I believe its been mentioned before but I love smoked fish in a tin. It's probably totally weird I know, but I just can't help myself. Growing up it was smoked clams over saltine crackers, they were my go to when it came to camping, road trips or just nights where turning on the stove was too much effort. I discovered at my fancy market, shortly after moving to Brooklyn, Cole's Smoked Trout and that became my new favorite smoked fish. At any given time you can find at least 3 tins of this in my pantry. Heck, I even keep an extra tin at work in case of emergencies. And going back to childhood, I usually just fork it out and eat it straight from the tin, but this Friday realizing it was the first Friday of Lent (therefore no meat other than fish) I thought... why not throw it in some pasta? With some caramelized onions and bitter radicchio and creamy eggplant? A light dusting of shredded sharp asiago over? Creamy, crunchy, bitter and sweet, sharp and smokey. Friday perfection.
Sunday, February 26, 2012
Saturday, February 18, 2012
Well it's a year that's turning out all sorts of accomplishments and New Years Resolutions fulfilled. I joined my new gym and love it, but between my new role at work, spinning 3+ days a week, making time to see not only friends but to enjoy the everyday stuff that comes with keeping up with life, it's a never ending whirlwind. But one of my resolutions was to keep learning something new. I had gently chided myself at the beginning of the year over all my unused and under-appreciated kitchen appliances, namely my tagine, but also my roaster, my popover pans, my lobster pot, all of my canning supplies. And I promised myself that I would use every last one of them at least twice this year. So let's start with the tagine.
Friday, February 10, 2012
This was completely one of those end of the month, what do I have in the fridge and don't have to buy type of meals. And yes, meatloaf. It's not exactly exciting or life changing, but neither is staring into a mostly empty fridge with a mostly empty bank account. It can be dressed up any number of ways and mostly with non-perishable items, which means that if you have a well-stocked pantry, a condiment or 2 and a good number of herbs and spices, you too can make a delicious meatloaf. It's also a no brainer meal. Sure you can get creative in any number of ways but mostly it's just seasoned meat, topped with a sauce and thrown in the oven.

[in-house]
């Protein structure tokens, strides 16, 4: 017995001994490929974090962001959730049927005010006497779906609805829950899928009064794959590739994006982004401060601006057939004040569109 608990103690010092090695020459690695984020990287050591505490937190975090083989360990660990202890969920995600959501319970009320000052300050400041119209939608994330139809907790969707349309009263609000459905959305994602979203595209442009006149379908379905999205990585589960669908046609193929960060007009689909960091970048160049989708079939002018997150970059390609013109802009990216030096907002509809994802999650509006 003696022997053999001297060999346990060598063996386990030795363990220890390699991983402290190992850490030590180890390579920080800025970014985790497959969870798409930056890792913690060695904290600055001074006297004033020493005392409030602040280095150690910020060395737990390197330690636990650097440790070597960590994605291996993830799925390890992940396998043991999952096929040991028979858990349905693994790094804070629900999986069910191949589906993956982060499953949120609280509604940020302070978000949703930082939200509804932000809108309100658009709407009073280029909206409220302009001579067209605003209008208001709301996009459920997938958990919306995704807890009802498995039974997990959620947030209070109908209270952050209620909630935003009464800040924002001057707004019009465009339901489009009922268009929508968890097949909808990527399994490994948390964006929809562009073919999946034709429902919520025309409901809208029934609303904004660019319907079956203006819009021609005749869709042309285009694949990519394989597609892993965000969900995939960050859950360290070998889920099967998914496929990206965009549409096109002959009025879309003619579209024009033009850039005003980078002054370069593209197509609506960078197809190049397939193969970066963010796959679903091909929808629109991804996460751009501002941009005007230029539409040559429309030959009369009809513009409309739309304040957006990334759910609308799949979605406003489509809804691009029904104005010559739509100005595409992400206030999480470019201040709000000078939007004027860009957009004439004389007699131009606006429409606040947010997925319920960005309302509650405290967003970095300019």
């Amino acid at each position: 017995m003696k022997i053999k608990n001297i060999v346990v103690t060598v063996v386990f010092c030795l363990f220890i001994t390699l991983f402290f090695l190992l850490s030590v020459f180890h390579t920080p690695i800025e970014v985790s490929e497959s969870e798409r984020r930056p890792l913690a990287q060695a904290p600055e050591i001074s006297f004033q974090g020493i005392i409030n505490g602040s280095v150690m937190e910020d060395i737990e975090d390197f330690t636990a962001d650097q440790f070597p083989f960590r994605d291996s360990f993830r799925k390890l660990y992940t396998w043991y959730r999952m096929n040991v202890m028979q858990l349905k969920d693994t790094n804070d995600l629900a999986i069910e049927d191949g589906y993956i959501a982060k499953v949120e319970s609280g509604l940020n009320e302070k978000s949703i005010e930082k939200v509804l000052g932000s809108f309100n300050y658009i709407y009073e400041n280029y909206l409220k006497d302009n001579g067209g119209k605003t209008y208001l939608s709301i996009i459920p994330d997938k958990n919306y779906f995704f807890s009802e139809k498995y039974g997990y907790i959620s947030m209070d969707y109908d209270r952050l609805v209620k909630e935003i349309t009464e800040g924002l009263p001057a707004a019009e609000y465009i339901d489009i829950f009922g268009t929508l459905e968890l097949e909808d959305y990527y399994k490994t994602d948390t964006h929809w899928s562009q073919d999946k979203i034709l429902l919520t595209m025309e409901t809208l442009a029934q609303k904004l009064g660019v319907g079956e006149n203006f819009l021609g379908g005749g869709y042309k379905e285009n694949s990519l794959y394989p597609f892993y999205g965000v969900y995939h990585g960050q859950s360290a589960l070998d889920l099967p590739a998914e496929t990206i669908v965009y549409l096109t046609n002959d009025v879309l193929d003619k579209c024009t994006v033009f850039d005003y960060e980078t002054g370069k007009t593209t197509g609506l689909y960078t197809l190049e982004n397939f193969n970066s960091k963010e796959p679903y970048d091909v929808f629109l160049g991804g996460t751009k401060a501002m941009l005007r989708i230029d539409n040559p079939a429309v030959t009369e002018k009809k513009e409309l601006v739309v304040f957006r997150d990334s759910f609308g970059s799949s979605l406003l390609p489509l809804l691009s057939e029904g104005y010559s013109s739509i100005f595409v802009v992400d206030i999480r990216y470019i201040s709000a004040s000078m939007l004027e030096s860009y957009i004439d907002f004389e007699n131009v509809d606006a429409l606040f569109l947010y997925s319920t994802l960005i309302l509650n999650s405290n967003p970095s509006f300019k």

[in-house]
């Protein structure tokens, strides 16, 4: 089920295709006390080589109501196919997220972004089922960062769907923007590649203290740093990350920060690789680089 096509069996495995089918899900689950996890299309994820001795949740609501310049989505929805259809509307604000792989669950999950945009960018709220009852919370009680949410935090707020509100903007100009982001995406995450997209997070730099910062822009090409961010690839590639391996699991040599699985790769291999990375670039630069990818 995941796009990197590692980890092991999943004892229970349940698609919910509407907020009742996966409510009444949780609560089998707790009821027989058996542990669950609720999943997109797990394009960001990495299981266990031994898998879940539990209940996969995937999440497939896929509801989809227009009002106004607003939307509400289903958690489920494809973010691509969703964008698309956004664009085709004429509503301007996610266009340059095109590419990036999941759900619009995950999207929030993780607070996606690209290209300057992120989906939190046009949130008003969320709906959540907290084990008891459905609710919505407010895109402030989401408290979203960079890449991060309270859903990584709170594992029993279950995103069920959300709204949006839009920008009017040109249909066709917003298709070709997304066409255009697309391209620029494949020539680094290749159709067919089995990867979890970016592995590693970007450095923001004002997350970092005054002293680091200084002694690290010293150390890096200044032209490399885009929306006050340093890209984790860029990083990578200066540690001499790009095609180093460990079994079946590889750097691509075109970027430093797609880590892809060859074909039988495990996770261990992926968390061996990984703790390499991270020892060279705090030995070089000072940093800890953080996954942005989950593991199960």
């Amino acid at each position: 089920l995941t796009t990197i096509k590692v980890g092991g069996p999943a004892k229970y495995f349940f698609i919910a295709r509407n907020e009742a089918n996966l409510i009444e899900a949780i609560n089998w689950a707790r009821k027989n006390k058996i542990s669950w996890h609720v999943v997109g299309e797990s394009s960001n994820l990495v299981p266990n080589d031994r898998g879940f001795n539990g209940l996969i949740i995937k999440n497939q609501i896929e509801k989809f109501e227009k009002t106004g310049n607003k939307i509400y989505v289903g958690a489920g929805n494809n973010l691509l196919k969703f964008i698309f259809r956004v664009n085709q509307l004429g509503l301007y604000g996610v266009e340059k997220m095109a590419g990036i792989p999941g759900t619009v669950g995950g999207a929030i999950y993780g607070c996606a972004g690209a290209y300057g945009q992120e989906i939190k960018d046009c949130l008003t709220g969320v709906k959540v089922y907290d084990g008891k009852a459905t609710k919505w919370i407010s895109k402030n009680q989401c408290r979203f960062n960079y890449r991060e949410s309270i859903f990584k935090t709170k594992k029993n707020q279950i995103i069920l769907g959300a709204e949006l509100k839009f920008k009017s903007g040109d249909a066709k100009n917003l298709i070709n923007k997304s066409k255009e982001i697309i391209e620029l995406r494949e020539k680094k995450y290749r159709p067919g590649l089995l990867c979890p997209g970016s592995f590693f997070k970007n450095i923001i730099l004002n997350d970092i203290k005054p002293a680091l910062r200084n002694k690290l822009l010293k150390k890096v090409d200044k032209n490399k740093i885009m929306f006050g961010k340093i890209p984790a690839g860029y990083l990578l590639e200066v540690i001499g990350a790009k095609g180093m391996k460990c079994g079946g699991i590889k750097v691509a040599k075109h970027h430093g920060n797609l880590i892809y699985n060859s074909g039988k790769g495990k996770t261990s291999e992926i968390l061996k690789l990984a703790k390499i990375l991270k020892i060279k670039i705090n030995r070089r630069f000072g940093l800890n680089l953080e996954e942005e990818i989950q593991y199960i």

Wednesday, February 8, 2012
Happy Superbowl everyone! A little belated, but here's my little celebratory review of our suckling pig roast. You read that right. A suckling pig. Roasting in my little oven. 1 pig in a NYC apartment... ok you get the picture. But we pulled it off and boy was it delicious. The pig was about a 12-13 pounder so definitely on the small side and I ordered him from D'Artagnan and in case anyone out there is thinking of doing this please note that it's pretty pricey. But our little pig easily fed about 10 people, so you should also take that into consideration too.
There were tons of other goodies from our friends and a few dips that I threw together. There were collard greens cooked in bourbon with bacon and sweet sausage, a 7 layer dip (courtesy of my Texas self), roasted potato salad, spicy crab dip, chili, lumpia- which are absolutely delicious Filipino meat spring rolls, a bean dip, and a few other various goodies of both the eating and imbibing variety. It was so much fun, mostly to gather with friends, see how many people I could comfortably fit inside my apartment and do something absolutely crazy, like roast a pig! And while I won't pretend to even remotely be a Giants fan (in fact Wes Welker carried my fantasy team this year and Sterling Moore is a fellow SMU grad) I was happy that my city got to experience another win. New Yorkers really do know how to go crazy with those things.
|We called him Brady|
This is hands down my favorite meal. Of all time. Seriously. It's that nostalgic comfort meal from childhood that immediately takes me back to my Grandparents house. How I loved this dish but didn't even know the name of it for years. It was just the creamy chicken with pecans and how delicious does that sound?
Between the time that my Grandmother passed away and I moved to New York, where seeking out Peruvian food became my ultimate culinary quest (and a lot more feasible given the immigration), I don't think I had aji de gallina once. And even in New York, even at the most authentic of Peruvian joints across all boroughs it wasn't the same. There would be peanuts instead of pecans, not enough or too much spice, they would serve it with shrimp instead of chicken (more likely at the Peruvian fusion places, but still). So I decided I had to go back to the source, because if you want something done right (or at least done the way you prefer) you have to do it yourself. The first time I made it... well it was ok. Several tweaks later and I've found that to taste like my Grandmother's I had to use Kraft parmesan (yes, believe it or not... the fancy, unprocessed stuff didn't work). I had to use pecans and I had to throw in a little parsley. And most importantly, I had to use aji amarillo paste (some recipes say you can substitute with cayenne but I've tried this and not the same). Aji amarillo paste can be found at just about any South or even Central American market.